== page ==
This type of electronic filtration can remove contaminants more quickly from the air than traditional carbon filters on their own. A reduced dwell-time requirement in the unit translates to more efficient performance; up to 95% particulates smaller than 1 µm can be removed at an air velocity of 3 m/s. This performance, in turn, will have an impact on the design, sizing and energy efficiency of the entire system. Less power is needed because smaller extract fans can be used with smaller motors. In fact, the typical power consumption of an electronic air cleaner of this type is 50 W. There will also be fewer issues with noise attenuation.
Using an ESP air cleaner in front of carbon in this way will also significantly reduce the cost of consumables required. ESPs themselves are quick and easy to maintain in comparison. New innovations in the sector have seen the introduction of air cleaners that feature an automatic wash option facility to allow removal of contaminants in situ, saving time and hassle. Once washing is complete, the system activates the exhaust fan to pull air across the cells and dry them before automatically switching on the power supply.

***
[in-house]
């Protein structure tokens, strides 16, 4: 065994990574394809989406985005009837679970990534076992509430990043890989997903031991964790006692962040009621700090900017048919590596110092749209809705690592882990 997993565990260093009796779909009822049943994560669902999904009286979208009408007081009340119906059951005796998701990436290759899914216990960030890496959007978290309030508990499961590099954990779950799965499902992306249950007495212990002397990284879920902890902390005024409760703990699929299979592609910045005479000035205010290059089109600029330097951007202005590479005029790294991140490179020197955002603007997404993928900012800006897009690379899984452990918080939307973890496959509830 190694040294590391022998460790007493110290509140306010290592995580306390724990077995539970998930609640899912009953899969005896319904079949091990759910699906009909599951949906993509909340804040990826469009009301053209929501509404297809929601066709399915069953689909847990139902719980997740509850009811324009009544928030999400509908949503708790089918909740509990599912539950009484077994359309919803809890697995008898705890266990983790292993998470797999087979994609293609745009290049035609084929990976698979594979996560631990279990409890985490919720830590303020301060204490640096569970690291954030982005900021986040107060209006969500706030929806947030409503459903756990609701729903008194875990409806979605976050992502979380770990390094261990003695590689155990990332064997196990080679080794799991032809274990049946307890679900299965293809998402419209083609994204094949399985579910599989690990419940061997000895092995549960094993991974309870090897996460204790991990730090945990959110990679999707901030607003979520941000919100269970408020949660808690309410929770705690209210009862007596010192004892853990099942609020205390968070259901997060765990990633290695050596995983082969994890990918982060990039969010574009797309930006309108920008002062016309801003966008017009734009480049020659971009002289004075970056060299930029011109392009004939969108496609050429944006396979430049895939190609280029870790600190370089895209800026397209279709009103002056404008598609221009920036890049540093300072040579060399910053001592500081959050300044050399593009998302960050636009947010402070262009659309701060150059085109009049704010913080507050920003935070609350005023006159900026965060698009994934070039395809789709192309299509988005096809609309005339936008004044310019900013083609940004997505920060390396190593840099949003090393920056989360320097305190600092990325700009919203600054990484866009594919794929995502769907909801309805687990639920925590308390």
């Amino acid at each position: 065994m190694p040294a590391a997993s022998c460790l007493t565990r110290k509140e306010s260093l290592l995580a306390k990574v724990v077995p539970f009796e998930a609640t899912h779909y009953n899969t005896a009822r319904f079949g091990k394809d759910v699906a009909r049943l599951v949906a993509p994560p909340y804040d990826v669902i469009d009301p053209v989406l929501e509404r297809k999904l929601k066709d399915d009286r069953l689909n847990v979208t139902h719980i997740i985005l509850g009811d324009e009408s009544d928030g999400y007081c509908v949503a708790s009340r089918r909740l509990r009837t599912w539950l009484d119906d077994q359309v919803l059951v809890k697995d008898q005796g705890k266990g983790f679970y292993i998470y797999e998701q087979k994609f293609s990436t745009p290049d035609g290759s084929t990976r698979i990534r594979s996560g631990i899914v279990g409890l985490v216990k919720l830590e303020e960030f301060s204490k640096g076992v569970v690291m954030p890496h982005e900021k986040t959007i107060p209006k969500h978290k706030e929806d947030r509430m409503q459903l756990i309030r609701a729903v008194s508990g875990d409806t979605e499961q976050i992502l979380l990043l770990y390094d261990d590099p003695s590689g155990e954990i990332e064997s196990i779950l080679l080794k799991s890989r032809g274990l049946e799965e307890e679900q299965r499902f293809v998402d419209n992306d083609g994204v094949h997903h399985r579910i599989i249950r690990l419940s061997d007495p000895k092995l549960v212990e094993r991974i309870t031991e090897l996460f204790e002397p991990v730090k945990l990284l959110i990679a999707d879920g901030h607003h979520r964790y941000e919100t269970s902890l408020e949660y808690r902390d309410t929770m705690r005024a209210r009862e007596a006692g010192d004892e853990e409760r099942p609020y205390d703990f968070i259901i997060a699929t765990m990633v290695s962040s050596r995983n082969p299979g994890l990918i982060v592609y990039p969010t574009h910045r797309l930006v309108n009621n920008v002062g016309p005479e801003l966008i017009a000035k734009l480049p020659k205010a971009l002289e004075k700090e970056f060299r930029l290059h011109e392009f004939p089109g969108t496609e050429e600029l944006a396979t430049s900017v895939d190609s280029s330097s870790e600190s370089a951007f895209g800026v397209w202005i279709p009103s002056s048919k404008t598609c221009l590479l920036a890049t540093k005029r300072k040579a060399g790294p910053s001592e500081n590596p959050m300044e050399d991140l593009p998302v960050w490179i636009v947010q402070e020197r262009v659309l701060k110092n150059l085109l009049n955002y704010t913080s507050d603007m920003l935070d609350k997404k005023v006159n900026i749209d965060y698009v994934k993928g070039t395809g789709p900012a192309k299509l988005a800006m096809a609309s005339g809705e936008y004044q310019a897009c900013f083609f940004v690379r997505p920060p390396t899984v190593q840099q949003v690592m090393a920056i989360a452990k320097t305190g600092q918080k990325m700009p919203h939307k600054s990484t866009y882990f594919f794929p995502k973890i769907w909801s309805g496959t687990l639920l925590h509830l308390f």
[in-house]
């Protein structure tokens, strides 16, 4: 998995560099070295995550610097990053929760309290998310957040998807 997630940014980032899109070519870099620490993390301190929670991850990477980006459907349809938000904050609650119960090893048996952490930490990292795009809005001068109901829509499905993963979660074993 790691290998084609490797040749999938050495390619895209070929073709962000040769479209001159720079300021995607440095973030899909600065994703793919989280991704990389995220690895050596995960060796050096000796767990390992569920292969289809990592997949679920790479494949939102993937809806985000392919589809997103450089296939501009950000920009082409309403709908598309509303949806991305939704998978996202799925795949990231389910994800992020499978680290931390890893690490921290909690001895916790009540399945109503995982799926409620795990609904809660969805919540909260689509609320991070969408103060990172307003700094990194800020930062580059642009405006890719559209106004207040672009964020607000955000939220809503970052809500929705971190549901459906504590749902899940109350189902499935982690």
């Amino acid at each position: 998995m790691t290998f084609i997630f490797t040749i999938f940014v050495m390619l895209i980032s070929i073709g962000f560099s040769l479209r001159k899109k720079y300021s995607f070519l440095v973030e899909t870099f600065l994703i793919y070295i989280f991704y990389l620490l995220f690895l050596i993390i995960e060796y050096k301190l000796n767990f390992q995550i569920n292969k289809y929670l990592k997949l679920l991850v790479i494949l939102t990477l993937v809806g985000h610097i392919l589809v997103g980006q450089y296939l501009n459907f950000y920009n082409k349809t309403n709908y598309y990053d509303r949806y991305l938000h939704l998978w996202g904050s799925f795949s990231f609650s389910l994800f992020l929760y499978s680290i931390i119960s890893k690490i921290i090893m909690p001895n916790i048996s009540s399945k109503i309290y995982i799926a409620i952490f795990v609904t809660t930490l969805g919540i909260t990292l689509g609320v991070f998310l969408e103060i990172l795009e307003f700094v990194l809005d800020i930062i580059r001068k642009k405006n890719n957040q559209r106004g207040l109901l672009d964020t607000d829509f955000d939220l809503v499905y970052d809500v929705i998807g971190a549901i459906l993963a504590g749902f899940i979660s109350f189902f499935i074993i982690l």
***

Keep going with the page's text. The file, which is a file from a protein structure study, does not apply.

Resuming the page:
The latest carbon filters and electronic air cleaners are also modular in design, so they can cope straightforwardly with changes of use. This versatility allows contractors to combine collector cells with stainless-steel spiked ionisers, according to the size and demand of individual applications.
Practical experience and know-how of the issues around commercial kitchen-extract ventilation counts for a great deal when searching for the right solution to nuisance problems. It is also important that contractors partner with organisations whose equipment is manufactured and tested to the required CE (Machinery Directive 2006/42/EG), ISO9001 and ASHRAE standards. For example, build tolerances and manufacturing repeatability are critical in creating the right spacing within an electronic air cleaner’s collector cell. Anything short of precision in manufacture will result in inadequate performance in the field and continued complaints.
Kevin Bristow is sales director with Trion.